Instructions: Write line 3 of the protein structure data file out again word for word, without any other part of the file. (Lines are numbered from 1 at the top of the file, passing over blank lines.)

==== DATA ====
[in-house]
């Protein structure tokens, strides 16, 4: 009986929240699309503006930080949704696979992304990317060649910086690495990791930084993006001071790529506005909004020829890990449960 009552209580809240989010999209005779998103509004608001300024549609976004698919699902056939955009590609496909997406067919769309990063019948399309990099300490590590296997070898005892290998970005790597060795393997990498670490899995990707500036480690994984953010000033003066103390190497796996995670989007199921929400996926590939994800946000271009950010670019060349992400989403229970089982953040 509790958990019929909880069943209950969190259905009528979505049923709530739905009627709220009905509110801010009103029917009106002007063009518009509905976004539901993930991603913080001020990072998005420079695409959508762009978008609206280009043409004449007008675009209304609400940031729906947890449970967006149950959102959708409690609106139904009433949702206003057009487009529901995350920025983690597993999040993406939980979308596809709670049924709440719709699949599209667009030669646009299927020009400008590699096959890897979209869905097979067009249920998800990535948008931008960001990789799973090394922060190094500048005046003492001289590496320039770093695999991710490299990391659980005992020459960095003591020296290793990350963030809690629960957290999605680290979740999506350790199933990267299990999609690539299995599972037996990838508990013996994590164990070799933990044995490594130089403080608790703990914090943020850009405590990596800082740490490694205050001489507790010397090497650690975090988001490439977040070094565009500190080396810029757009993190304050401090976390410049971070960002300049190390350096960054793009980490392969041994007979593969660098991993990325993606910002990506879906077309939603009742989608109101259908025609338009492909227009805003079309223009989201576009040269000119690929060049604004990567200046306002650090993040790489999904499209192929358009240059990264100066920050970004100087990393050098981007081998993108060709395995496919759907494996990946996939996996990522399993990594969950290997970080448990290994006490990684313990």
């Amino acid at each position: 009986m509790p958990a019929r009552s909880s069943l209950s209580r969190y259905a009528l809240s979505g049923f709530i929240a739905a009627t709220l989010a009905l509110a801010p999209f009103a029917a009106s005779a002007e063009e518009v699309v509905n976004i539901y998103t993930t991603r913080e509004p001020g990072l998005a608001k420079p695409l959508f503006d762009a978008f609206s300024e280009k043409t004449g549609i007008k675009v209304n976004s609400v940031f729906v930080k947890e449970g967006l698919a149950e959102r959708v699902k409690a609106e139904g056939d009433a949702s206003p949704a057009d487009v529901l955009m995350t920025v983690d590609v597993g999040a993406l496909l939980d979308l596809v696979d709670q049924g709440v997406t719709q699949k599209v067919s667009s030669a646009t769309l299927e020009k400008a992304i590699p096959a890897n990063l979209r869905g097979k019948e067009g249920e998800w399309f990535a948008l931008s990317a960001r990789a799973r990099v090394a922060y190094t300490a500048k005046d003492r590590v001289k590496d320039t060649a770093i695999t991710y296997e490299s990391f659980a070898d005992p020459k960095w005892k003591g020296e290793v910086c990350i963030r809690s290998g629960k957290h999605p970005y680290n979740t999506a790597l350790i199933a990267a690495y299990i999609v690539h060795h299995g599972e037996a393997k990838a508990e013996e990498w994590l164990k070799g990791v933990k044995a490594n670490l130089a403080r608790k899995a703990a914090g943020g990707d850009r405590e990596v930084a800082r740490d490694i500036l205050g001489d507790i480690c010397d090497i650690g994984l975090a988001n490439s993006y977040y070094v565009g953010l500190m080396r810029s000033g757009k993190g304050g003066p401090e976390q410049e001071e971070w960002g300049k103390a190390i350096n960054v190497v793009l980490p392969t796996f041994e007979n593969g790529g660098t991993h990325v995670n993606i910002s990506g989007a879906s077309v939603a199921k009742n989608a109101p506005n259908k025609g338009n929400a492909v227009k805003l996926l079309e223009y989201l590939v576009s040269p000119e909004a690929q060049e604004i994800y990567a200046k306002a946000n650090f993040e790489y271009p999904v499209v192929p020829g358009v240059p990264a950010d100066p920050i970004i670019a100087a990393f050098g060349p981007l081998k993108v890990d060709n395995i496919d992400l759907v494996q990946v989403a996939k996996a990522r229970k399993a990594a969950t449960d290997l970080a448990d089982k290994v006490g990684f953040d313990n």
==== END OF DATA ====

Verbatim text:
């Amino acid at each position: 009986m509790p958990a019929r009552s909880s069943l209950s209580r969190y259905a009528l809240s979505g049923f709530i929240a739905a009627t709220l989010a009905l509110a801010p999209f009103a029917a009106s005779a002007e063009e518009v699309v509905n976004i539901y998103t993930t991603r913080e509004p001020g990072l998005a608001k420079p695409l959508f503006d762009a978008f609206s300024e280009k043409t004449g549609i007008k675009v209304n976004s609400v940031f729906v930080k947890e449970g967006l698919a149950e959102r959708v699902k409690a609106e139904g056939d009433a949702s206003p949704a057009d487009v529901l955009m995350t920025v983690d590609v597993g999040a993406l496909l939980d979308l596809v696979d709670q049924g709440v997406t719709q699949k599209v067919s667009s030669a646009t769309l299927e020009k400008a992304i590699p096959a890897n990063l979209r869905g097979k019948e067009g249920e998800w399309f990535a948008l931008s990317a960001r990789a799973r990099v090394a922060y190094t300490a500048k005046d003492r590590v001289k590496d320039t060649a770093i695999t991710y296997e490299s990391f659980a070898d005992p020459k960095w005892k003591g020296e290793v910086c990350i963030r809690s290998g629960k957290h999605p970005y680290n979740t999506a790597l350790i199933a990267a690495y299990i999609v690539h060795h299995g599972e037996a393997k990838a508990e013996e990498w994590l164990k070799g990791v933990k044995a490594n670490l130089a403080r608790k899995a703990a914090g943020g990707d850009r405590e990596v930084a800082r740490d490694i500036l205050g001489d507790i480690c010397d090497i650690g994984l975090a988001n490439s993006y977040y070094v565009g953010l500190m080396r810029s000033g757009k993190g304050g003066p401090e976390q410049e001071e971070w960002g300049k103390a190390i350096n960054v190497v793009l980490p392969t796996f041994e007979n593969g790529g660098t991993h990325v995670n993606i910002s990506g989007a879906s077309v939603a199921k009742n989608a109101p506005n259908k025609g338009n929400a492909v227009k805003l996926l079309e223009y989201l590939v576009s040269p000119e909004a690929q060049e604004i994800y990567a200046k306002a946000n650090f993040e790489y271009p999904v499209v192929p020829g358009v240059p990264a950010d100066p920050i970004i670019a100087a990393f050098g060349p981007l081998k993108v890990d060709n395995i496919d992400l759907v494996q990946v989403a996939k996996a990522r229970k399993a990594a969950t449960d290997l970080a448990d089982k290994v006490g990684f953040d313990n």